Putting aside the specifics of the proposal here, you’ve made me question the design in ops reform which is moving us to associated result types. (Note that this has not yet landed but there is a PR poised to do it). I’m not sure we can make a decision about your proposal right now, but moving to associated types will make it impossible to carry out in the way you suggested. So what are the pros/cons of associated types in general?

Pros of associated types

  • Makes it easier to bound by a family of connected types. Doesn’t really apply to operators, because the default type parameters do this for you: right now when you write T: Add you get T: Add<T, T>, giving you a similar ergonomic benefit to associated types (albeit only for a particular, common case).

  • Makes it easier to reason about your code, because associated types are uniquely determined from input types. For this particular case, it means that you do not have to take the return type into account when figuring out what a piece of code using e.g. + does. See below for more.

  • Aids type inference. Because associated types are uniquely determined by input types, the compiler can drive inference from inputs to outputs. We’ve worked hard to make this the case for input types as well when there is a unique impl, but it’s not foolproof and can fail in edge cases.

  • In certain cases reduces coherence problems for blanket trait impls. I don’t recall the specifics at the moment, but this motivates the associated type for Iterator, for example.

Cons of associated types

  • Less overloading flexibility. In this particular case, committing to associated types means that the built-in operators can never be overloaded by return type.

For the existing operator traits, we have the benefit of experience: they’ve been using all input types for some time now, without any annotation burden cropping up. That means it should be relatively safe to stick with input types (leaving the door open to using return type polymorphism on built-in types later, but not committing to it).

Can return type polymorphism be used without introducing an annotation burden?

It’s not entirely clear. To make it work, you’d need for default type parameter fallback, general type inference, and trait matching to all work in concert in a case like:

let x: u16 = ...
let y: u16 = ...
let z = x + y; // how is the type here determined? there's a dispatch ambiguity

We’d have to carefully think about the global consequences of using default type parameter fallback to resolve trait matching ambiguities.

Is return type polymorphism on numeric operations a good idea?

I’m not sure. Certainly for the examples earlier in the thread it saves you from an unintended overflow. Given our new rule that says overflows on release builds produce unspecified values, widening early (and thereby producing a different, “better” result) is acceptable – if you still think of the code as written as producing an overflow.

On the other hand, I worry about:

let x: u8 = ...
let y: u16 = ...
let z: u32 = ...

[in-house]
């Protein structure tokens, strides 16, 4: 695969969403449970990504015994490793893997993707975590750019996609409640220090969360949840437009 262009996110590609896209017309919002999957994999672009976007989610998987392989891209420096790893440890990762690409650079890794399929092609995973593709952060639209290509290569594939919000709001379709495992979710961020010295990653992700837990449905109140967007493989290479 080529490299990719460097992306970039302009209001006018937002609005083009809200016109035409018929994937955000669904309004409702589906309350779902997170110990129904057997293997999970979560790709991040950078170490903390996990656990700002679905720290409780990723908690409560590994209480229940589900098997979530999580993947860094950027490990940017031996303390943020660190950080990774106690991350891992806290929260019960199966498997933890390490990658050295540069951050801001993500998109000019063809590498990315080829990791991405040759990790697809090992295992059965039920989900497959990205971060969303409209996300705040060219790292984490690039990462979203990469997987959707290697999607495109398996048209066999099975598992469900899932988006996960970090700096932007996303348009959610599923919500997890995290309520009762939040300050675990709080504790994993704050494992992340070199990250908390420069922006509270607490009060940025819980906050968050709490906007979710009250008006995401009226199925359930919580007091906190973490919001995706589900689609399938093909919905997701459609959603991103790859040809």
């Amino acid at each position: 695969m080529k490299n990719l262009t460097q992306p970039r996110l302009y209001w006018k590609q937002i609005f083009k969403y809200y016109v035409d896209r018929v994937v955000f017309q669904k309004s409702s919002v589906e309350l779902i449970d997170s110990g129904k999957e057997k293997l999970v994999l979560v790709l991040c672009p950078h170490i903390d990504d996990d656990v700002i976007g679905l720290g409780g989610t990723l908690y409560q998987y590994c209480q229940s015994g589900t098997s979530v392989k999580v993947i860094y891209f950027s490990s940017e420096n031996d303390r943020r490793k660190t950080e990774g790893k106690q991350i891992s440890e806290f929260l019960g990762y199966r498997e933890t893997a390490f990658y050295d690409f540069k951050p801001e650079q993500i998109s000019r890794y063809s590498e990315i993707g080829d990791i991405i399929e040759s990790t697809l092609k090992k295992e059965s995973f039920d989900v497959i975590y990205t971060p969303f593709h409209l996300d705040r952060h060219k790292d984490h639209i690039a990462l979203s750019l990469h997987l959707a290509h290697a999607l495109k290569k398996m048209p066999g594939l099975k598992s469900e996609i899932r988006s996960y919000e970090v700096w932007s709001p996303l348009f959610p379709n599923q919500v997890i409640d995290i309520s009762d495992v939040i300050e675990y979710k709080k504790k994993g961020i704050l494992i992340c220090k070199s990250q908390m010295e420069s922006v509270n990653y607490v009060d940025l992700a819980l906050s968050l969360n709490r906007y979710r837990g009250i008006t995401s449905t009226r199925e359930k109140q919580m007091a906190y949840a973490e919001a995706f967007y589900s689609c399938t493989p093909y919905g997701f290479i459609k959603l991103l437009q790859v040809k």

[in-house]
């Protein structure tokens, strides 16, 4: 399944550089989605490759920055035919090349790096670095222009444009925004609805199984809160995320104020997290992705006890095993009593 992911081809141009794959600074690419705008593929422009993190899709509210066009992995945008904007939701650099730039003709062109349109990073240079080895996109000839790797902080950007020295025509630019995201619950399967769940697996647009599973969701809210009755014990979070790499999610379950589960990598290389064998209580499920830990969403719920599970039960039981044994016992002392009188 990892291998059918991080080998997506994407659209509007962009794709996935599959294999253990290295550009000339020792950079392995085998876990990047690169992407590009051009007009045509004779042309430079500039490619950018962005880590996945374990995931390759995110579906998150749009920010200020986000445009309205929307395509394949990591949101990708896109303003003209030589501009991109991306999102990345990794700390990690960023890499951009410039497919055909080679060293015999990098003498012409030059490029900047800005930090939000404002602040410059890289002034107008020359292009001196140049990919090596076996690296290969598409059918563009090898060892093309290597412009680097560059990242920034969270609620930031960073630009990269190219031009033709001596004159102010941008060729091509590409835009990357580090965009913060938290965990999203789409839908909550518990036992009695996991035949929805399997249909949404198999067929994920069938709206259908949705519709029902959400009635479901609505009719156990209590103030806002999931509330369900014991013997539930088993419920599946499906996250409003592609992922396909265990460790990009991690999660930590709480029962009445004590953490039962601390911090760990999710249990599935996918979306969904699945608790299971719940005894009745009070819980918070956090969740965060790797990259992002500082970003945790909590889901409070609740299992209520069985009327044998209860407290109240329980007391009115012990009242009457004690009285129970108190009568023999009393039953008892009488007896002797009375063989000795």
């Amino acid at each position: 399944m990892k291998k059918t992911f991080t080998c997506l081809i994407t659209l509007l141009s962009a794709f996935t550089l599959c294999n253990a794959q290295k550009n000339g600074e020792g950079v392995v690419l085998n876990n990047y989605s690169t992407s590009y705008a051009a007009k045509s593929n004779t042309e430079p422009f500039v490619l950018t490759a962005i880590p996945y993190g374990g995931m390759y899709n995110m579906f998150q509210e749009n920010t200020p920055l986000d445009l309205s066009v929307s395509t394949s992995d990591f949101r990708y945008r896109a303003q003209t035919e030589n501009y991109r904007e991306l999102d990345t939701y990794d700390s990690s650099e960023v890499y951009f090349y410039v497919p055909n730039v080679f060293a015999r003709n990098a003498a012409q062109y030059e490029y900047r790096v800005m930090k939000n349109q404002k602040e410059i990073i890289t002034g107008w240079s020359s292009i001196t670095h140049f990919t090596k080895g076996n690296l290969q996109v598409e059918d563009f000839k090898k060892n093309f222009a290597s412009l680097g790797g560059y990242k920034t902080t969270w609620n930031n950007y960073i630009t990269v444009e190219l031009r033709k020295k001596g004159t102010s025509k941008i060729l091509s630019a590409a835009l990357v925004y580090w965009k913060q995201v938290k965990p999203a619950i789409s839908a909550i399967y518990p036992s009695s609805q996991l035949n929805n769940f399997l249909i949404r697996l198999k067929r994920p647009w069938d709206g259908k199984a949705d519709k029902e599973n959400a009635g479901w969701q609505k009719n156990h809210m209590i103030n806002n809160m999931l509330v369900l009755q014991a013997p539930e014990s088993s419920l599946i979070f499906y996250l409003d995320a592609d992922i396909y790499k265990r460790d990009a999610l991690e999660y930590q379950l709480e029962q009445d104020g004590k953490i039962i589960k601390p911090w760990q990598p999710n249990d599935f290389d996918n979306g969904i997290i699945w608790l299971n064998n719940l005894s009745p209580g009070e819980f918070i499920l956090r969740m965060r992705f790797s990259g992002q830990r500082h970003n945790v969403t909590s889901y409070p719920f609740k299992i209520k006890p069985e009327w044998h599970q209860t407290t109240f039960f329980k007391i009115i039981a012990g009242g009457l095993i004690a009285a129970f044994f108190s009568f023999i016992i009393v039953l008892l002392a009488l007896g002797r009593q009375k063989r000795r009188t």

let w: u64 = x * y * z; // quick, what widenings are happening here?

In other words, it may become very difficult to tell when you’ve correctly widened to avoid overflow. The answer to the question above likely depends on the intricate interplay of inference, default fallback, and trait matching. (Layered on top of widening coercions, for that matter – you’d still want those when e.g. calling a non-operator function with a smaller int type).

All told, this design feels pretty shaky to me. I’m more confident in the idea of introducing implicit widening together with a lint to catch the problematic cases raised in this thread. (Or perhaps multiple lints). More on that soon.

On the other hand, I’m reasonably comfortable with leaving the operator traits using all input types, since we know it works. (We can somewhat avoid the "harder to reason about the meaning of +" issue by simply not using result polymorphism in std.)

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Oh, I wasn’t aware of that. The old trait type parameters were “output types” in the way that associated types now are; apparently in the transition, the operator traits kept their syntax and changed their semantics?

Could you spell out of how default type parameter fallback would/might operate here? (They seem straightforward for functions and types, but default types in traits (and can you have them in impls too?) are harder for me to wrap my head around.)

Either way, I was assuming that in cases like this, the type of z would itself be inferred from its use site. (So type inference would flow “backwards” relative to control flow, just as with the operators themselves. Which is pretty standard in languages with more sophisticated inference than C++.) If various defaults have to be involved, that makes me a bit uneasy, but maybe seeing it spelled out could ease my unease.

I think the fundamental idea here would be precisely that you wouldn’t have to think about it: that if you choose a wide enough result type, the underlying mechanisms will ensure that the operand types will always be appropriately widened before the operations are performed. (And a cast is required only if narrowing would take place; conversely, if you see a cast, it is a telltale sign of narrowing.) One would have to think through the details of those “underlying mechanisms” to figure out whether/how such a “peace of mind” guarantee is actually possible to provide, but it sounds at least plausible to me.

(With return type polymorphism, there’s now a fifth idea in addition the four in the original post (albeit closely tied to some of them); do you have any opinion about the others?)

Yes, exactly. Multidispatch landed long before associated types.

To get forward inference there, you’d have to say something like that when multiple trait impls could match, but there’s a default type parameter, you use that to inform which impl to choose. But that would add more subtlety to an already pretty complex dispatch system.